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Cancer Res. 2011 Nov 1;71(21):6857-66. doi: 10.1158/0008-5472.CAN-11-1818. Epub 2011 Sep 9.

Breast cancer subtype-specific interactions with the microenvironment dictate mechanisms of invasion.

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  • 1Harold C. Simmons Comprehensive Cancer Center and the Department of Pharmacology, University of Texas Southwestern Medical Center, Dallas, Texas, USA.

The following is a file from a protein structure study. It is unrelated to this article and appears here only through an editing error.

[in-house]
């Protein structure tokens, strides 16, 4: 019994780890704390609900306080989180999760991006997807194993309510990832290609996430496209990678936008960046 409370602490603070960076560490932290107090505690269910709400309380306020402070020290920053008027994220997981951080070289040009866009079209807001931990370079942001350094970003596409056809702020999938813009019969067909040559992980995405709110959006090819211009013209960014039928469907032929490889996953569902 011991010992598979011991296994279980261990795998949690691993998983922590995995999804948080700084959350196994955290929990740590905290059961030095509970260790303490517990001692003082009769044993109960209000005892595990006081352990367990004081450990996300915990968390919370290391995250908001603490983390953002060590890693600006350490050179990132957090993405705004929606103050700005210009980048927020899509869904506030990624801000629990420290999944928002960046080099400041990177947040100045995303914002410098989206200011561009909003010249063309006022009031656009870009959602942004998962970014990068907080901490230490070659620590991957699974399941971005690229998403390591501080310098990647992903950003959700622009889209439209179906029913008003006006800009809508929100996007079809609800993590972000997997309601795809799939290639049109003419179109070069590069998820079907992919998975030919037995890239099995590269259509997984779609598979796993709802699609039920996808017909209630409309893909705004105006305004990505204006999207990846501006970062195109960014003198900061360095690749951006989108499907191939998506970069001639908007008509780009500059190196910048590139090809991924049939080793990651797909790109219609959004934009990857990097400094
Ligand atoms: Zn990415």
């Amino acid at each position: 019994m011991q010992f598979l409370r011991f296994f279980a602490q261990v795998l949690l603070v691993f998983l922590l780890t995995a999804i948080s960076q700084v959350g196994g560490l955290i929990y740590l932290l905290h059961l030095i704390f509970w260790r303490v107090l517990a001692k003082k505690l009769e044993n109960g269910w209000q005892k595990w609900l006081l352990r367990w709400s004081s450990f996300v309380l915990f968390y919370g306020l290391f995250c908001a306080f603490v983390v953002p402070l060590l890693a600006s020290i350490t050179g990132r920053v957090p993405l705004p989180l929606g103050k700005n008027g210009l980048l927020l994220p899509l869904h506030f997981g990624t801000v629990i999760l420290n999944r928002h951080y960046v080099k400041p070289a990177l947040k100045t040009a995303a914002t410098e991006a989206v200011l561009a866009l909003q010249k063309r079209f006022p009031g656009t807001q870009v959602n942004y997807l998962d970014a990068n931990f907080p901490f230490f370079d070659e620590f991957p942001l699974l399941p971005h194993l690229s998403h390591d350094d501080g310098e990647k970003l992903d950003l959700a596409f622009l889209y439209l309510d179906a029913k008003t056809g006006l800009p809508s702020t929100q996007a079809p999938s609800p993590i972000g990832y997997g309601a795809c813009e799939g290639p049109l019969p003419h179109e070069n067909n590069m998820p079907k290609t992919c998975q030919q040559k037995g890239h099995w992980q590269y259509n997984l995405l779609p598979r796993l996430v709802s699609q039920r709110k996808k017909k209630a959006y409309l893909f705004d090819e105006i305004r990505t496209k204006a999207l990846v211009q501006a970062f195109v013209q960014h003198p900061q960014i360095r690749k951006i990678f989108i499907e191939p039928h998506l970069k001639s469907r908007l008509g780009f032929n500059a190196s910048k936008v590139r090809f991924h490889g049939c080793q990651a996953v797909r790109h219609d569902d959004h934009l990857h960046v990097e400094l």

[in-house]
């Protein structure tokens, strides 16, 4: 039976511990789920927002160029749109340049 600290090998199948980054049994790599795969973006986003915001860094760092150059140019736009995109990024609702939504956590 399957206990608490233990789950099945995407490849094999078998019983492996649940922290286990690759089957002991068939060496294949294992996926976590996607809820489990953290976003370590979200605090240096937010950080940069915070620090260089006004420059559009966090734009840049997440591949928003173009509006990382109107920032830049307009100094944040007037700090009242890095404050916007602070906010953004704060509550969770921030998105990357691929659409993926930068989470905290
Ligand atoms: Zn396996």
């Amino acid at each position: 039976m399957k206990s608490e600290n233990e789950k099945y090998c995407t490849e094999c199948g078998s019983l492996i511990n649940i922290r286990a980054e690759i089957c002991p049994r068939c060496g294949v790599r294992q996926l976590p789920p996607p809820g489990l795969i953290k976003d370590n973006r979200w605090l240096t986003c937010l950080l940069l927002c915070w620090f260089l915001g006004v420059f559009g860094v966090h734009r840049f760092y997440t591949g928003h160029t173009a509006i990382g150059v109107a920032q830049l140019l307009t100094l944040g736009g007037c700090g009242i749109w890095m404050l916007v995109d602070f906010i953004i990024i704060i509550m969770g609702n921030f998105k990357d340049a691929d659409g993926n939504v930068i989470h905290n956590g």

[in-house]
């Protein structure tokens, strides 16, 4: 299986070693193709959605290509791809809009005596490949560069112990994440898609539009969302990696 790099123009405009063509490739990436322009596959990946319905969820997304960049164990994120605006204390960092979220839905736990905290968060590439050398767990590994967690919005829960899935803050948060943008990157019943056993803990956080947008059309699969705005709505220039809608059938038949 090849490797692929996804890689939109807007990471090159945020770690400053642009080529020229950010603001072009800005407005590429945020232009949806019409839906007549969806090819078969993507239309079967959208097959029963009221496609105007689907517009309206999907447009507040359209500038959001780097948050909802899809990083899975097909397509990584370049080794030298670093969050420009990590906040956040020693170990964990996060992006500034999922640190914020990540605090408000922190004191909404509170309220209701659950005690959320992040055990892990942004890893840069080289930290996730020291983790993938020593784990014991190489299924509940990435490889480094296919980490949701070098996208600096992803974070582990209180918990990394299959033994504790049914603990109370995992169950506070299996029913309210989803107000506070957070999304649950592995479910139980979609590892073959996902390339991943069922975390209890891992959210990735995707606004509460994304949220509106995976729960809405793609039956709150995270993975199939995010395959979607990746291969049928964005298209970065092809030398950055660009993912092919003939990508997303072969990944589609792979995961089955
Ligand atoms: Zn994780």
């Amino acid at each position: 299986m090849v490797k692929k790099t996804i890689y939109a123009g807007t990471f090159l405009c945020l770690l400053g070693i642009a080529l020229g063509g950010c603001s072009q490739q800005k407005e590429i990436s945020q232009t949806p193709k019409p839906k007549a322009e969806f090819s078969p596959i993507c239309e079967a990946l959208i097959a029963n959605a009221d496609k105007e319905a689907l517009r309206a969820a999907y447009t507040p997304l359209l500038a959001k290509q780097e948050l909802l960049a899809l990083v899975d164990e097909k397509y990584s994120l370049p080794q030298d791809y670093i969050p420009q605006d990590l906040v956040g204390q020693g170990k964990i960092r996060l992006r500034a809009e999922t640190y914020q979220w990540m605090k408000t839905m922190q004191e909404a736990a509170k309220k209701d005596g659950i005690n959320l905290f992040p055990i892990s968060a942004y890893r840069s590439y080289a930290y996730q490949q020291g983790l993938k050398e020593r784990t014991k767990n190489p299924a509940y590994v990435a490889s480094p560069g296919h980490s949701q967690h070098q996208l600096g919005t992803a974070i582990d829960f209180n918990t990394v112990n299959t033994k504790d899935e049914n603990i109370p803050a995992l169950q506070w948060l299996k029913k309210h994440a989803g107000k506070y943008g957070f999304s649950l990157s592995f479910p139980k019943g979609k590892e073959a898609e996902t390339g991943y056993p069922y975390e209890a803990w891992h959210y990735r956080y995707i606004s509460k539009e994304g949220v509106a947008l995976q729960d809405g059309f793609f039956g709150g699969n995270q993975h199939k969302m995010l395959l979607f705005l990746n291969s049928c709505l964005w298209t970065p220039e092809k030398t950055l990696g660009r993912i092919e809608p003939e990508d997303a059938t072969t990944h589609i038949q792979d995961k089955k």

Most ductal breast carcinoma cells are weakly invasive in vitro and in vivo, suggesting that components of their microenvironment may facilitate a transition from in situ to invasive stages during progression. Here, we report that coculture of mammary fibroblasts specifically triggers invasive behavior in basal-type breast cancer cells through a ligand independent mechanism. When cultured alone in organotypic culture, both basal- and luminal-type breast cancer cells formed noninvasive spheroids with characteristics of ductal carcinoma in situ (DCIS). In contrast, when cocultured with mammary fibroblasts, basal-type spheroids exhibited invasive character whereas the luminal-type spheroids retained a benign and noninvasive duct-like architecture. Real-time imaging and functional studies revealed that the specificity of invasion was linked to a unique capacity of basal-type breast cancer cells to move within spheroids. Mammary fibroblasts induced invasion by triggering basal-type breast cancer cells to convert from a noninvasive program of mammary epithelial morphogenesis to an invasive program of sprouting endothelial angiogenesis. Contrary to the existing invasion models, soluble ligands produced by the fibroblasts were not sufficient to trigger invasion. Instead, basal-type invasion relied upon a Cdc42-dependent reorganization of collagen fibers in the extracellular matrix by fibroblasts. Inhibiting basal-type cell movement with clinically relevant drugs blocked invasion both in organotypic culture and in animals, suggesting a new treatment strategy for early-stage patients. Together our findings establish that fibroblast recruitment by basal-type breast cancer cells into early-stage tumors is sufficient to trigger their conversion from a benign, noninvasive DCIS-like stage to a malignant invasive stage. Furthermore, our findings suggest that different subtypes of breast cancer may require distinct types of contributions from the microenvironment to undergo malignant progression.

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